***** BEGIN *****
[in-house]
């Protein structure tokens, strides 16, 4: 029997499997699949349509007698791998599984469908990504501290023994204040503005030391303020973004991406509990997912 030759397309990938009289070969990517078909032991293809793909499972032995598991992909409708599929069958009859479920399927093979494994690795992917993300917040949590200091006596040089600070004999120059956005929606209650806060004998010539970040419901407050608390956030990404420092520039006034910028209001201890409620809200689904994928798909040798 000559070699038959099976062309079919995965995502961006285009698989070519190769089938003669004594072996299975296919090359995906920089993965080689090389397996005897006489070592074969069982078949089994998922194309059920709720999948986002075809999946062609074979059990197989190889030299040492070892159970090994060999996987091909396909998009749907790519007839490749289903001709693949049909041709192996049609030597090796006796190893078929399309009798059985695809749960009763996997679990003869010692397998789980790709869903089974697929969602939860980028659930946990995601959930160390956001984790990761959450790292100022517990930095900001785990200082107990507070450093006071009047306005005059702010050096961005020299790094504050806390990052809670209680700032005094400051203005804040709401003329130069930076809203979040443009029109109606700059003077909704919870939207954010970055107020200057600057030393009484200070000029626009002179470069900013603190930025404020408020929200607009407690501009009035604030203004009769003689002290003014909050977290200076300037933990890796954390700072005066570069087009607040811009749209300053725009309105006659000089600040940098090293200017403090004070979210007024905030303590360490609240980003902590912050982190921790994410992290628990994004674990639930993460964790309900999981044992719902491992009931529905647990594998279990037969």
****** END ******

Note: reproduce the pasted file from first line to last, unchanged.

[in-house]
């Protein structure tokens, strides 16, 4: 029997499997699949349509007698791998599984469908990504501290023994204040503005030391303020973004991406509990997912 030759397309990938009289070969990517078909032991293809793909499972032995598991992909409708599929069958009859479920399927093979494994690795992917993300917040949590200091006596040089600070004999120059956005929606209650806060004998010539970040419901407050608390956030990404420092520039006034910028209001201890409620809200689904994928798909040798 000559070699038959099976062309079919995965995502961006285009698989070519190769089938003669004594072996299975296919090359995906920089993965080689090389397996005897006489070592074969069982078949089994998922194309059920709720999948986002075809999946062609074979059990197989190889030299040492070892159970090994060999996987091909396909998009749907790519007839490749289903001709693949049909041709192996049609030597090796006796190893078929399309009798059985695809749960009763996997679990003869010692397998789980790709869903089974697929969602939860980028659930946990995601959930160390956001984790990761959450790292100022517990930095900001785990200082107990507070450093006071009047306005005059702010050096961005020299790094504050806390990052809670209680700032005094400051203005804040709401003329130069930076809203979040443009029109109606700059003077909704919870939207954010970055107020200057600057030393009484200070000029626009002179470069900013603190930025404020408020929200607009407690501009009035604030203004009769003689002290003014909050977290200076300037933990890796954390700072005066570069087009607040811009749209300053725009309105006659000089600040940098090293200017403090004070979210007024905030303590360490609240980003902590912050982190921790994410992290628990994004674990639930993460964790309900999981044992719902491992009931529905647990594998279990037969």